I use condoms 3 times before discarding them. Just kidding.



I make my own condoms out of old ballons, sewed together. Obviously, I'm serious about that one.



I do wash them in cold water. And don't iron them.



I use hand-me-down condoms.



If I make a mistake in a printout, I save the sheet and use the other side later, for taking notes.



On the other hand, I do wasteful things, like print something out instead of reading it on the screen. I find reading paper less tiresome than reading from even the clearest screen. Then throw it away because I'm running out of room to file things. Then print it out again, later, if I want to read it again later.
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#9 Old 02-20-2006, 12:53 AM
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Originally Posted by goettling View Post

I second that book. I learned a lot from it.



me too--awesome book



peace and love



jenn
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#10 Old 02-20-2006, 02:06 AM
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Quote:
Originally Posted by soilman View Post

I was in cold water.

I think you meant that you wash clothes in cold water -- I do that too.

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I wear hand-me-down clothes (I'm 58 -- so that means I get them from dead people).

You don't look like Mandy Patinkin, do you?

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If I make a mistake in a printout, I save the sheet and use the other side later, for taking notes.

I do this too. Since I print maybe 5 pages a month it's not really a cost thing, but I hate to waste anything.
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#11 Old 02-20-2006, 03:02 AM
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I save money by simply heating my water for making tea with in a saucepan on the gas stove before I put it in the electric kettle to boil...
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#12 Old 02-20-2006, 04:16 AM
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Originally Posted by soilman View Post

I take a bath, not a shower.

how is this cheaper?
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#13 Old 02-20-2006, 08:28 AM
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Originally Posted by isowish View Post

how is this cheaper?

Some people take long showers, some people don't.



As far as saving money goes... you mentioned a grocery budget, but what about an all-around budget? Make sure all your expenses are covered, and include a small budget for fun things. Everything else can be saved.
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#14 Old 02-20-2006, 11:03 AM
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One of the most amazing bits of information I got from the Tightwad Gazette books was Amy's recipe for muffins - she gives you a basic muffin recipe, then all sorts of information on how to modify it (adding fruit, using different flours, using juice or milk, different fat ratios - if you want to use peanut butter or oil, or even applesauce, and how to make savory muffins.) I have that pasted right inside the front cover of my cookbook. It's great when you're really counting pennies - a 5 lb. bag of flour can go far with the recipe; you get 12 muffins (freeze the ones you're not eating in a few days). It's a great breakfast, snack, or side dish item for your meals.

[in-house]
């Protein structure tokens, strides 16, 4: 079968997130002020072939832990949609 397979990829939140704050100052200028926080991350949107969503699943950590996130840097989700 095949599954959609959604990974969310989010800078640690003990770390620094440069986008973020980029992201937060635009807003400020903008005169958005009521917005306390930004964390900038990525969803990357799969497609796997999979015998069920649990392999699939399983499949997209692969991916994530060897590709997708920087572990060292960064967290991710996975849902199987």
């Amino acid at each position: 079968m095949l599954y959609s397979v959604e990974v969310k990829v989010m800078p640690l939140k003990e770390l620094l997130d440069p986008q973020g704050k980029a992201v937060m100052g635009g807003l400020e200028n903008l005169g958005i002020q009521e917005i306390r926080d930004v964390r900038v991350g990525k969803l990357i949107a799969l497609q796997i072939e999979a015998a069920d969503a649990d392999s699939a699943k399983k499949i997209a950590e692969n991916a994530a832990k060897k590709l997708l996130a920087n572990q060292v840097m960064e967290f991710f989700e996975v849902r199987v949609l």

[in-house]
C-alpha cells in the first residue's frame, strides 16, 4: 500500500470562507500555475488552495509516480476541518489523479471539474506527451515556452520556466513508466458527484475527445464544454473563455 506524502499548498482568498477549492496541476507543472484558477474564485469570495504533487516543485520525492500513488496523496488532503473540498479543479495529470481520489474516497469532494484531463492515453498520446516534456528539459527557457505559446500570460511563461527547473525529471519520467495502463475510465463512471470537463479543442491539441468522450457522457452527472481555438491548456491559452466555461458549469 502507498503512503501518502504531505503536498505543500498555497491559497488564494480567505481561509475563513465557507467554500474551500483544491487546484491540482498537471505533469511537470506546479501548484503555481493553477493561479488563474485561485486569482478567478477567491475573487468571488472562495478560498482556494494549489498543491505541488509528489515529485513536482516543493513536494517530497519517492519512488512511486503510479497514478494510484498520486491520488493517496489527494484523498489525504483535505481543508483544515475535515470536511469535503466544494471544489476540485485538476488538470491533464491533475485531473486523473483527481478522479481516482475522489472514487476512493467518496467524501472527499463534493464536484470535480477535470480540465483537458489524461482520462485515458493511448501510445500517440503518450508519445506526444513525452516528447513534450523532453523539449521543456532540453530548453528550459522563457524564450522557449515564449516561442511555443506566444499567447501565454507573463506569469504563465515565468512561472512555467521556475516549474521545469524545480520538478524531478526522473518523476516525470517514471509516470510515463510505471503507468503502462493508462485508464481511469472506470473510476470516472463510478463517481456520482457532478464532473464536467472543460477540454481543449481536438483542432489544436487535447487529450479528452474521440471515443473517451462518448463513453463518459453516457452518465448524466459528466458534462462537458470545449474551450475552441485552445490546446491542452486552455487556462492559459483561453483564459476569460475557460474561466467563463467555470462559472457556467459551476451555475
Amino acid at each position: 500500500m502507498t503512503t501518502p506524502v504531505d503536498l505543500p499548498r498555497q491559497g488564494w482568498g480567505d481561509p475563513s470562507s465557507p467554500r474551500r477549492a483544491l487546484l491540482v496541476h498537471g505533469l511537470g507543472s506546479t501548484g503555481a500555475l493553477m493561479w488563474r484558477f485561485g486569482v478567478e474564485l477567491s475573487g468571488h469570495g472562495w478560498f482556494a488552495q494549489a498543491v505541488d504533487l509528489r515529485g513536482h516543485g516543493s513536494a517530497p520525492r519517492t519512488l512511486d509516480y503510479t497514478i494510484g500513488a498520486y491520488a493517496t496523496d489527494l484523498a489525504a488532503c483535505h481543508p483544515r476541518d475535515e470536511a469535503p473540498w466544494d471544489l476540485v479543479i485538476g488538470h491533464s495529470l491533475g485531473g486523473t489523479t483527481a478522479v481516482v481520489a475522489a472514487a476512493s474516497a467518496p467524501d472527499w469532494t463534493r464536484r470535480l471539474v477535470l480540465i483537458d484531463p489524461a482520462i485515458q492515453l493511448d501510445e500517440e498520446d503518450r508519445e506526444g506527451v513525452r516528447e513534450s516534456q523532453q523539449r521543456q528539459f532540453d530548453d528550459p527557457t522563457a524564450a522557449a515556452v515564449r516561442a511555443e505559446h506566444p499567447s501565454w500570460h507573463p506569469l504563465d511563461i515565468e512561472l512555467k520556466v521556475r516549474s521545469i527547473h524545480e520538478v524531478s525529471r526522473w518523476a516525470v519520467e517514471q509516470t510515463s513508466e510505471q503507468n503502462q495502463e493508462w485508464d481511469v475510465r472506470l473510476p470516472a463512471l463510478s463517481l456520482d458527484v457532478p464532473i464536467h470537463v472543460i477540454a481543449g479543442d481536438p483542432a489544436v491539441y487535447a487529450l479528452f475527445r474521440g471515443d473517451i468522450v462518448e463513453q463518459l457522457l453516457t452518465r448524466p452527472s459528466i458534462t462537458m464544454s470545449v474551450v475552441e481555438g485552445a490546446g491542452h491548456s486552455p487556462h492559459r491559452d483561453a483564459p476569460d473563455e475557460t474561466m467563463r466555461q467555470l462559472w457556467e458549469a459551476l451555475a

If you go to your local library, search their catalog for subject words like 'frugality', 'frugal living', 'home economics', etc. (Or sit down with a staff member and get help with a search.) I once borrowed about 30 books over a few weeks on the topic, and took notes in a notebook of the really important ideas. And it saved me a lot of money, too, since some of those books were really useless (for me anyway, like frugal decorating ideas that included tissue paper flowers, or frugal kids birthdays parties - I don't have kids). On the whole, I came up with some great ideas.



I also recommend browsing the cookbook section, not just for veg*n cookbooks, but for other books that might have chapters including veg*n foods as well (like pasta, veggies, salads, etc.) You can find some cheap cooking ideas in those books too, but still get some variety in your diet. (Obviously, you can skip beef cookbooks and the like.)



And if your library doesn't have many books on the topic, they can get you them via interlibrary loan. (This is usually free, but ask to make sure.) A library card is usually free, or very cheap (like a $5 'donation'), and most libraries now have video, CD, and DVD collections, which will provide you with a cheap source of entertainment as well.



With borrowing books, even if you photocopy good pages from them, assuming about 10 cents per page, you can copy 50 pages for $5 - which is still a lot cheaper than any book on the topic. Or, just write down the good ideas. I tend to stick these in a cheap notebook, a cheap binder, or even a leftover envelope for later use.



Books and websites on 'homesteading' and 'voluntary simplicity' also usually have information on frugal living, although that is not their main focus. But they do have a lot of good tips.



It sounds like you're taking a lot of the right steps already. Let us know if you come up with any interesting ideas in your search!
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#15 Old 02-20-2006, 06:05 PM
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Hey! R2L! Long time, no see!



<<<has nothing productive to add



What she said ^^^^^^







I'm the Tightwad Queen in my family and I pretty much use most of the things mentioned... (however I have a very well-insulated, very small house, so we keep the thermostat at a comfy 70... I like being warm during the day -though at night we drop the temp as low as it'll go...)
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#16 Old 02-20-2006, 06:46 PM
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Originally Posted by Mskedi View Post

Some people take long showers, some people don't.



As far as saving money goes... you mentioned a grocery budget, but what about an all-around budget? Make sure all your expenses are covered, and include a small budget for fun things. Everything else can be saved.



Showers actually use less water than baths.
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#17 Old 02-20-2006, 08:29 PM